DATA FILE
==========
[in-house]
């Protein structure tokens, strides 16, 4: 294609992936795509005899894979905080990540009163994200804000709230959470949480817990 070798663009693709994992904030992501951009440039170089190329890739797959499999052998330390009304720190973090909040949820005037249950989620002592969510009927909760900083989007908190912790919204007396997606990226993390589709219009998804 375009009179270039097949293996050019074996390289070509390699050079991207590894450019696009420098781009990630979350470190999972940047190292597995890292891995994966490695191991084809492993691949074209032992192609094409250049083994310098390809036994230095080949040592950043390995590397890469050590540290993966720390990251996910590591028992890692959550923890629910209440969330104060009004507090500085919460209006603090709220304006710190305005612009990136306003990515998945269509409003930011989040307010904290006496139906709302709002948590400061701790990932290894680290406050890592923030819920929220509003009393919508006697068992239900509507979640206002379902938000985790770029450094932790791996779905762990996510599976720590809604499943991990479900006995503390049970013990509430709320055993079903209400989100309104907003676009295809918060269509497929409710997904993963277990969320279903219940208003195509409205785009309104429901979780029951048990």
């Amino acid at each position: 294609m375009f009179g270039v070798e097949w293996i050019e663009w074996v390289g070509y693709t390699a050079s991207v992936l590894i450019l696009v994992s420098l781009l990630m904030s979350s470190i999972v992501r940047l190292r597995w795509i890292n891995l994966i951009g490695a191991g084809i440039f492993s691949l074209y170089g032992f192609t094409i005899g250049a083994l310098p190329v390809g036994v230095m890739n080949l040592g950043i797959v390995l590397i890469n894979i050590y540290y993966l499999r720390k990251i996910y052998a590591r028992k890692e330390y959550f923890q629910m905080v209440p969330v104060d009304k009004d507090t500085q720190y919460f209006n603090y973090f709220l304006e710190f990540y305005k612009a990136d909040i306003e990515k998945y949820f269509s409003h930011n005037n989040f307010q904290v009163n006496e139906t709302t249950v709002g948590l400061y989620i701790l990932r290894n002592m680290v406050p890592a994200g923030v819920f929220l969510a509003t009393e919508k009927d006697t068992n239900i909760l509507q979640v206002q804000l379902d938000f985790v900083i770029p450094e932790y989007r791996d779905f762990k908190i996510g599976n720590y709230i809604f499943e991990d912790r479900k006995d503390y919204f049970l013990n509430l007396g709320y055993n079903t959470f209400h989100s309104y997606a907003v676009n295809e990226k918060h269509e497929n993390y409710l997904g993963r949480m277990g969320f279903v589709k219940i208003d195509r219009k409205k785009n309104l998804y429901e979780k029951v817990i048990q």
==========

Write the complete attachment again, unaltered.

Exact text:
[in-house]
């Protein structure tokens, strides 16, 4: 294609992936795509005899894979905080990540009163994200804000709230959470949480817990 070798663009693709994992904030992501951009440039170089190329890739797959499999052998330390009304720190973090909040949820005037249950989620002592969510009927909760900083989007908190912790919204007396997606990226993390589709219009998804 375009009179270039097949293996050019074996390289070509390699050079991207590894450019696009420098781009990630979350470190999972940047190292597995890292891995994966490695191991084809492993691949074209032992192609094409250049083994310098390809036994230095080949040592950043390995590397890469050590540290993966720390990251996910590591028992890692959550923890629910209440969330104060009004507090500085919460209006603090709220304006710190305005612009990136306003990515998945269509409003930011989040307010904290006496139906709302709002948590400061701790990932290894680290406050890592923030819920929220509003009393919508006697068992239900509507979640206002379902938000985790770029450094932790791996779905762990996510599976720590809604499943991990479900006995503390049970013990509430709320055993079903209400989100309104907003676009295809918060269509497929409710997904993963277990969320279903219940208003195509409205785009309104429901979780029951048990």
């Amino acid at each position: 294609m375009f009179g270039v070798e097949w293996i050019e663009w074996v390289g070509y693709t390699a050079s991207v992936l590894i450019l696009v994992s420098l781009l990630m904030s979350s470190i999972v992501r940047l190292r597995w795509i890292n891995l994966i951009g490695a191991g084809i440039f492993s691949l074209y170089g032992f192609t094409i005899g250049a083994l310098p190329v390809g036994v230095m890739n080949l040592g950043i797959v390995l590397i890469n894979i050590y540290y993966l499999r720390k990251i996910y052998a590591r028992k890692e330390y959550f923890q629910m905080v209440p969330v104060d009304k009004d507090t500085q720190y919460f209006n603090y973090f709220l304006e710190f990540y305005k612009a990136d909040i306003e990515k998945y949820f269509s409003h930011n005037n989040f307010q904290v009163n006496e139906t709302t249950v709002g948590l400061y989620i701790l990932r290894n002592m680290v406050p890592a994200g923030v819920f929220l969510a509003t009393e919508k009927d006697t068992n239900i909760l509507q979640v206002q804000l379902d938000f985790v900083i770029p450094e932790y989007r791996d779905f762990k908190i996510g599976n720590y709230i809604f499943e991990d912790r479900k006995d503390y919204f049970l013990n509430l007396g709320y055993n079903t959470f209400h989100s309104y997606a907003v676009n295809e990226k918060h269509e497929n993390y409710l997904g993963r949480m277990g969320f279903v589709k219940i208003d195509r219009k409205k785009n309104l998804y429901e979780k029951v817990i048990q």